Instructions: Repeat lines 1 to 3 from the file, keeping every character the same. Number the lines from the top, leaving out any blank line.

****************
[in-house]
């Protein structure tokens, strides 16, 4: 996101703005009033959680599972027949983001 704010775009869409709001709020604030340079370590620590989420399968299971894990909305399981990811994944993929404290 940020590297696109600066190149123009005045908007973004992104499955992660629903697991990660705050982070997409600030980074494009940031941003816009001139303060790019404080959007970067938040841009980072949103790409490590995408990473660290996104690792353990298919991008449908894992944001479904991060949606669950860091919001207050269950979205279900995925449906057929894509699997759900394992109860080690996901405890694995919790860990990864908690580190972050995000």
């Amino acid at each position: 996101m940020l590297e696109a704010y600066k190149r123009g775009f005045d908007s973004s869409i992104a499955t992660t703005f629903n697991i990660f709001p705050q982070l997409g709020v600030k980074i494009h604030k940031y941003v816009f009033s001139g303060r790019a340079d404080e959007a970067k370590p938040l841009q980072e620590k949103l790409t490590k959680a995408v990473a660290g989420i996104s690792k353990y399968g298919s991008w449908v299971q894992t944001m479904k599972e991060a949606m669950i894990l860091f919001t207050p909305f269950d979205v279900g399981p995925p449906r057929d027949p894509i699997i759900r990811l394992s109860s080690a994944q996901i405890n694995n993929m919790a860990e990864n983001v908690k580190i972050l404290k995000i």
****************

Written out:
[in-house]
């Protein structure tokens, strides 16, 4: 996101703005009033959680599972027949983001 704010775009869409709001709020604030340079370590620590989420399968299971894990909305399981990811994944993929404290 940020590297696109600066190149123009005045908007973004992104499955992660629903697991990660705050982070997409600030980074494009940031941003816009001139303060790019404080959007970067938040841009980072949103790409490590995408990473660290996104690792353990298919991008449908894992944001479904991060949606669950860091919001207050269950979205279900995925449906057929894509699997759900394992109860080690996901405890694995919790860990990864908690580190972050995000």
């Amino acid at each position: 996101m940020l590297e696109a704010y600066k190149r123009g775009f005045d908007s973004s869409i992104a499955t992660t703005f629903n697991i990660f709001p705050q982070l997409g709020v600030k980074i494009h604030k940031y941003v816009f009033s001139g303060r790019a340079d404080e959007a970067k370590p938040l841009q980072e620590k949103l790409t490590k959680a995408v990473a660290g989420i996104s690792k353990y399968g298919s991008w449908v299971q894992t944001m479904k599972e991060a949606m669950i894990l860091f919001t207050p909305f269950d979205v279900g399981p995925p449906r057929d027949p894509i699997i759900r990811l394992s109860s080690a994944q996901i405890n694995n993929m919790a860990e990864n983001v908690k580190i972050l404290k995000i």